IPv4 vs IPv6: What's the Difference
An address serves as a vital data structure comprehended by a network, enabling the unambiguous identification of the recipient endpoint within the network. It plays a fundamental role in facilitating communication and data transfer across the network, ensuring seamless connectivity and efficient routing of information to its intended destination.
What is IP address?
The Internet Protocol address (IP address) comprises a set of rules governing the data format shared across the internet. It represents a hardware-independent convention that enables each device connected to the Internet to be assigned a unique logical address. Moreover, IP addresses play a crucial role in facilitating communication among interconnected computers and smart devices over the internet. By utilizing your IP address, the location of your device can be pinpointed, distinguishing it from a multitude of other devices within the vast network. The IP address that you're most familiar with probably looks something like this:
Originally, IP addresses were categorized into five (5) classes, namely A, B, C, D, and E. Among these, classes A, B, and C hold the utmost significance, as the initial bits of an address ascertain its class. These classes vary in terms of how much of the address is allocated to the network address and how much is dedicated to the host address. Classes A, B, and C are crucial for addressing needs in the Internet Protocol (IP) system.
Internet Protocol Versions
With the exponential growth of the Internet of Things (IoT), the number of connected devices is increasing daily. This surge in connectivity, coupled with the traditional addressing system based on classes A, B, and C, has led to a critical shortage of available IP addresses (IPv4). To address this issue, alternative technologies like subnetting, NAT (Network Address Translation), and CIDR (Classless InterDomain Routing) have been utilized to temporarily alleviate the addressing problem.However, to meet the ever-growing demands of the internet, a more substantial solution was required. As a result, Internet Protocol version 6 (IPv6) was introduced, offering a significant improvement over IPv4 with its adoption of 128-bit addressing instead of the previous 32 bits. This upgrade resulted in a vast increase in the number of available addresses, ensuring a more sustainable and scalable internet infrastructure. Currently, IPv4 coexists alongside its newer counterpart, but eventually, the transition will fully embrace IPv6 to support the continuously expanding digital landscape.
What is IPv4?
Internet Protocol version 4, commonly known as IPv4, is the fourth iteration of the Internet Protocol (IP) and was the first version to gain widespread adoption. Introduced as early as 1983, IPv4 remains the most widely recognized method for identifying devices on a network. It is designed for use on packet-switched Link Layer networks, such as Ethernet, and employs a 32-bit address format, providing a total of approximately 4.3 billion possible addresses. As of today, IPv4 remains the predominant Internet Protocol, carrying an overwhelming 94% of all internet traffic. IPv4 addresses are typically represented in dot-decimal notation, comprising four decimal numbers ranging from 0 to 255, separated by dots for ease of identification, for example:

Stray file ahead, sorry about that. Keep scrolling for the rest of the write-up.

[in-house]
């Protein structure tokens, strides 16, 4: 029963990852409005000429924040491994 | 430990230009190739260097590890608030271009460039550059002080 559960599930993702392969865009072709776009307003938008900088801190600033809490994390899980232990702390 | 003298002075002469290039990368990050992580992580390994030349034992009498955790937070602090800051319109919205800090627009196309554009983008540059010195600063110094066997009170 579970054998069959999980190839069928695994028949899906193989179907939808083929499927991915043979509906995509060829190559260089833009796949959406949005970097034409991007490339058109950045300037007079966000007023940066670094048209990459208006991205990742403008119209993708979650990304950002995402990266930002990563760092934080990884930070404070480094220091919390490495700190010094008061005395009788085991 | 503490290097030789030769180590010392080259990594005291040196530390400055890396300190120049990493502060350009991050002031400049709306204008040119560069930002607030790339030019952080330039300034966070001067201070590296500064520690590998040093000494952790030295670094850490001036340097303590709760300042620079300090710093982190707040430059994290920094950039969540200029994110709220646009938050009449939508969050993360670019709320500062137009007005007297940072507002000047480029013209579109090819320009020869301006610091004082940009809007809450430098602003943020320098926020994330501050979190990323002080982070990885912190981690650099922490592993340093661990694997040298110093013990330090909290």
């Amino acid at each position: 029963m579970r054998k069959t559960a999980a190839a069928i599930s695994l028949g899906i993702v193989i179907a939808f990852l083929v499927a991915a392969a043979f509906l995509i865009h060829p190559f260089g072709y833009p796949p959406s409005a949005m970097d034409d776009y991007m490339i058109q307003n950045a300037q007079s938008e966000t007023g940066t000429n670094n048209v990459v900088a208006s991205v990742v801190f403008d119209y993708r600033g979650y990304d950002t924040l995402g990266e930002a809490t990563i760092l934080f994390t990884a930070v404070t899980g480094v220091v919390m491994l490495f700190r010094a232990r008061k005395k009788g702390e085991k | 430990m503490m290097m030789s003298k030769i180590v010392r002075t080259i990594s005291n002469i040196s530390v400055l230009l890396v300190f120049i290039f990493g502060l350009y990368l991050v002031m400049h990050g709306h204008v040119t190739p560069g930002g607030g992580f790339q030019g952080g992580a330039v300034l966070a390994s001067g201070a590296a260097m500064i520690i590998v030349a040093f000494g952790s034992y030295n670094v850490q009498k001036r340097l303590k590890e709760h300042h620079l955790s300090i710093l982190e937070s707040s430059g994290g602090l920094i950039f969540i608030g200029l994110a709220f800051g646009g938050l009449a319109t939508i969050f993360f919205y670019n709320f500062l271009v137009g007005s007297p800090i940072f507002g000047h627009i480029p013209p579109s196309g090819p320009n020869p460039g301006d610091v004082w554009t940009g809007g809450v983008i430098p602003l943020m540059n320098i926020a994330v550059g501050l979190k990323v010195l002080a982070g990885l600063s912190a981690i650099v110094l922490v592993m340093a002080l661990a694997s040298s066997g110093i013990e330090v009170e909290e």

What is IPv6?
Internet Protocol version 6 (IPv6) represents the next generation of IP address standard, intended to complement and eventually replace the current IPv4, which is still widely utilized by many internet services today.
IPv6 addresses are significantly longer, consisting of 128 bits or 16 octets, making them four times larger than IPv4 addresses. To be exact, IPv6 offers an astounding number of unique addresses, reaching 340,282,366,920,938,463,463,374,607,431,768,211,456. Unlike IPv4, which employs the decimal system, IPv6 adopts the hexadecimal system for address assignment. These addresses are organized into eight groups of numbers, each separated by a colon (:), with each group containing a pair of hexadecimal numbers. This expansion of address space in IPv6 ensures a virtually unlimited supply of unique addresses, accommodating the ever-growing number of connected devices in the evolving digital landscape., for example:
Key Differences Between IPv4 and IPv6
|32-Bit IP address
|128-Bit IP address
|Separated by a dot(.)
|Separated by a colon(:)
|4.29×109 address space
|3.4×1038 address space
|Numeric addressing method
|Alphanumeric addressing method
|Header of 20-60 bytes
|Header of 40 bytes fixed
|Offers 12 header fields
|Offers 8 header fields
|Doesn't support broadcast
|Supports VLSM (Virtual Length Subnet Mask)
|Doesn't support VLSM
|Detected and computed the checksum error
|Checksum error is not computed in IPV6
|QoS feature is not very efficient
|In-built QoS feature and is very efficient
|Fragmentation performed by Sender and forwarding routers
|Fragmentation performed only by sender
|Supports Manual and DHCP address configuration
|Supports Auto and renumbering address configuration
|Encryption and Authentication facility not provided
|Encryption and Authentication are provided
|Uses ARP (Address Resolution Protocol) to map to MAC address
|Uses NDP (Neighbour Discovery Protocol) to map to MAC address
|Still in use by the remaining 94%
|Used by less than 6% of the networks
IPv6 brings several advantages, including:
- More Efficient Routing
- More Efficient Packet Processing
- Multi cast and any cast functionalities
- Built-in authentication and privacy support
- Simplified Network Configuration
- Improved security and authentication features
- Dual-Stack Network
- Network Address Translation-Protocol Translation (NAT-PT) aka RFC-2766